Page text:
DonorDreams blog is honored to be hosting the May 2013 Nonprofit Blog Carnival. The theme this month is “Dear board volunteer . . .” and the idea is “If you could write an anonymous letter to a nonprofit board about something they do that drives you crazy, what would that letter look like and what suggested solutions would you include?” If you are a blogger and would like more information on how to participate and submit a post for consideration, please click here to learn more.
I wanted to expand the Nonprofit Blog Carnival concept in May. So, I reached out to real non-profit people and asked them to also write an anonymous letter to their board volunteers. These folks are executive directors, fundraising professionals, board members, donors, community volunteers, consultants and front line staff. I promised everyone anonymity in exchange for their submissions.
We will officially celebrate May’s Nonprofit Blog Carnival on Wednesday, May 29, 2013. In the meantime, I hope you enjoy this real look at real issues that our community deals with on a daily basis.
Here is today’s letter:
Dear Board Volunteers,
After years of on again, off again volunteer work in the community, I was recently asked by a local not-for-profit to be a part of their resource development committee. Planning, strategizing and fundraising have always been kind of a natural for me, so I eagerly accepted the challenge. And what a challenge it turns out to be…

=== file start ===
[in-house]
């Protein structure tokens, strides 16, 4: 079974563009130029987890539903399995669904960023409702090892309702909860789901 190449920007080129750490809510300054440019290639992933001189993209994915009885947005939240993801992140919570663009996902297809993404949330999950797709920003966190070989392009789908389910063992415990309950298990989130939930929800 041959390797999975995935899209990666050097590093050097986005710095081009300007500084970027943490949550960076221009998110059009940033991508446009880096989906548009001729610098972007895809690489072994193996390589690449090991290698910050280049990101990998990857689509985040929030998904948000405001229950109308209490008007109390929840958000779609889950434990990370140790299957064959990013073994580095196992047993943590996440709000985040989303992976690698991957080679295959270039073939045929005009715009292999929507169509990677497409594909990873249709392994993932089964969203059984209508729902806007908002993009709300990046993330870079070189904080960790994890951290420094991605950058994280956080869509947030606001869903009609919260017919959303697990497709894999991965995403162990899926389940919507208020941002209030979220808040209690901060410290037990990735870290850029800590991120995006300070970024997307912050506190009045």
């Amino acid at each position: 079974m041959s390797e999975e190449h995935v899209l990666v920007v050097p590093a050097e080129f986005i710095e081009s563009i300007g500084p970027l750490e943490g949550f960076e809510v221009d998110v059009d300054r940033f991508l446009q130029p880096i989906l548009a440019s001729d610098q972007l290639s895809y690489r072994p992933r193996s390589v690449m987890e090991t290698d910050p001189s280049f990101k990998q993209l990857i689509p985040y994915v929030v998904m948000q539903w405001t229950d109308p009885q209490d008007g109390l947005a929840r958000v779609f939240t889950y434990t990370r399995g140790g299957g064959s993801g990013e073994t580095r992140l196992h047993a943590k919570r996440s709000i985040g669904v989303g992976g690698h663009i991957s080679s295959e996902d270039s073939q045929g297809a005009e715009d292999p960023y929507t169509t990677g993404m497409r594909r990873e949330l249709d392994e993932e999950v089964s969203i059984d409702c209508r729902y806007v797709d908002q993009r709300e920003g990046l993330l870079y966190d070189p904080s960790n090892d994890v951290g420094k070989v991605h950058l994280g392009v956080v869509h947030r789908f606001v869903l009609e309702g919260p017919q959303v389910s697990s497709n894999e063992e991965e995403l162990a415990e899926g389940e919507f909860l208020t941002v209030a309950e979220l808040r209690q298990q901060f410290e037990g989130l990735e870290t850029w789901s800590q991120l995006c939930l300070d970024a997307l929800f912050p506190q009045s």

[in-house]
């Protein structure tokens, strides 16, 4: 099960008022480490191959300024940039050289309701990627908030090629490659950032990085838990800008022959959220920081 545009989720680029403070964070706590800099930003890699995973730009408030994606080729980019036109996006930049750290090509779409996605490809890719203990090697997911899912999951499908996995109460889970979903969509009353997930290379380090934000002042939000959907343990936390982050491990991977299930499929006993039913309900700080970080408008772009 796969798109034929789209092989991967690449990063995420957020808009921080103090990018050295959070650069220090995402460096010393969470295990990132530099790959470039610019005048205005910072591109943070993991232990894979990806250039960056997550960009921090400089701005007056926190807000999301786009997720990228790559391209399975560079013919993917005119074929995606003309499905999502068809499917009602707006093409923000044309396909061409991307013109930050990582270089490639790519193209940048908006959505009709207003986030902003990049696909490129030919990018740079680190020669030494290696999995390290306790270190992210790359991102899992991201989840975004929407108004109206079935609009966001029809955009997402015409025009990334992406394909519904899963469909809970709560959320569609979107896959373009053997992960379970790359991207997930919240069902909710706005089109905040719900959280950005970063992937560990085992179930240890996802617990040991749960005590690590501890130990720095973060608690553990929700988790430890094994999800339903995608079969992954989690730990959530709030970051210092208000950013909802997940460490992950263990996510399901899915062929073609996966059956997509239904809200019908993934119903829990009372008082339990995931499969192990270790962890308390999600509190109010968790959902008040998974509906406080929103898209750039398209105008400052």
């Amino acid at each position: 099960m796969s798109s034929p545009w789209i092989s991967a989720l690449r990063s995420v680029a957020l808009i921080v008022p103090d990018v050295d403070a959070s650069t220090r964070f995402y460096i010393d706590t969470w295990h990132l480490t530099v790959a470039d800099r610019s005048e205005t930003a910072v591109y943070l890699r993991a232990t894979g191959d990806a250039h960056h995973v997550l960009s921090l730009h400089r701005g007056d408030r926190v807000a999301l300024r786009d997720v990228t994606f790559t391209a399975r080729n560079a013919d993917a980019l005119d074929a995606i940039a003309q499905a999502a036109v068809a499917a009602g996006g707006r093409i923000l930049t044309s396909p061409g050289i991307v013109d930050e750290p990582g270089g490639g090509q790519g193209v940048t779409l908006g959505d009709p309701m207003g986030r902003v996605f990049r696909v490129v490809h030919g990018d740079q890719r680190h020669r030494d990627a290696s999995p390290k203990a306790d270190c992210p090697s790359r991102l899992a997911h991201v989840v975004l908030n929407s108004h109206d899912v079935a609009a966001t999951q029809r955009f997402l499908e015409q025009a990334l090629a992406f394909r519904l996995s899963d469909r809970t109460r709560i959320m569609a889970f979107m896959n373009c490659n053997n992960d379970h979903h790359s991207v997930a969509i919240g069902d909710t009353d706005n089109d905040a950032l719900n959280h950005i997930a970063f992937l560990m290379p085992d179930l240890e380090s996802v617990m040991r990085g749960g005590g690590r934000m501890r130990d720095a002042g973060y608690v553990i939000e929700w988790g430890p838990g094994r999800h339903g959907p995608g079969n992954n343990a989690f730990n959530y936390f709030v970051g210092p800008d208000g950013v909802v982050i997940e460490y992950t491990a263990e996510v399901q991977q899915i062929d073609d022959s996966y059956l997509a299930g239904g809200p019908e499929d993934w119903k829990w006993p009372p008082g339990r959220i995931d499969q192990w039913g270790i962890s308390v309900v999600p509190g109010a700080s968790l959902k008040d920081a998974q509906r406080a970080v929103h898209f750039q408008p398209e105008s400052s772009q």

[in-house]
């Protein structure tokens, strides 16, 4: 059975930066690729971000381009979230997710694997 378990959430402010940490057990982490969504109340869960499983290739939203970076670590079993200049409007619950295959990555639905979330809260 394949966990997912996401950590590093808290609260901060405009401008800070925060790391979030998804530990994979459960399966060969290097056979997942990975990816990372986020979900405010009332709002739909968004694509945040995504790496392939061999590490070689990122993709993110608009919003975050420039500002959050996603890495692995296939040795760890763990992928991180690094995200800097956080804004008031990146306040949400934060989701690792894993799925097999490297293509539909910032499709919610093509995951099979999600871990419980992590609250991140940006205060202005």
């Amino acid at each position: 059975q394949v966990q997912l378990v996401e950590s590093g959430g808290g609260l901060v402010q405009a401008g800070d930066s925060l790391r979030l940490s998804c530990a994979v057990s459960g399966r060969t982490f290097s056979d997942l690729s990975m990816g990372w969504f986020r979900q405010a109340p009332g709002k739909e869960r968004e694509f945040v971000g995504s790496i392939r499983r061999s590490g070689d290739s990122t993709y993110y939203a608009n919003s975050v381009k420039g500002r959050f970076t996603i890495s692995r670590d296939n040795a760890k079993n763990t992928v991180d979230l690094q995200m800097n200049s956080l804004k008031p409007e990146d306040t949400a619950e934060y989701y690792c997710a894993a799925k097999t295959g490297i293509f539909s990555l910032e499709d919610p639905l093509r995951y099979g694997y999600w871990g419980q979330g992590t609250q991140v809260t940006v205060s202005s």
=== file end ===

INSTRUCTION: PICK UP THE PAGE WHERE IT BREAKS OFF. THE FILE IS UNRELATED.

Getting involved with the organization was enlightening. I met a lot of great people who had many terrific ideas. There seemed to be an early interest from the RD committee in meeting and discussing these ideas, although it became readily apparent that the follow through was a bit lacking. It also became apparent to me that there are several types of people, or bees, that flock to the not-for-profits: Executive bees, Worker Bees, and Busy bees.
Now some explanation: The Executive bees, or E-bees are the the group of power brokers that get involved with the not-for-profits. These are people in the community that have influence, wield formal authority, and are typically respected by their peers and fellow board members. The E-bees guide or drive policy, typically bring some fundraising ability to the table, but aren’t going necessarily roll up their sleeves and get their hands dirty. They definitely bring value to a not-for-profit.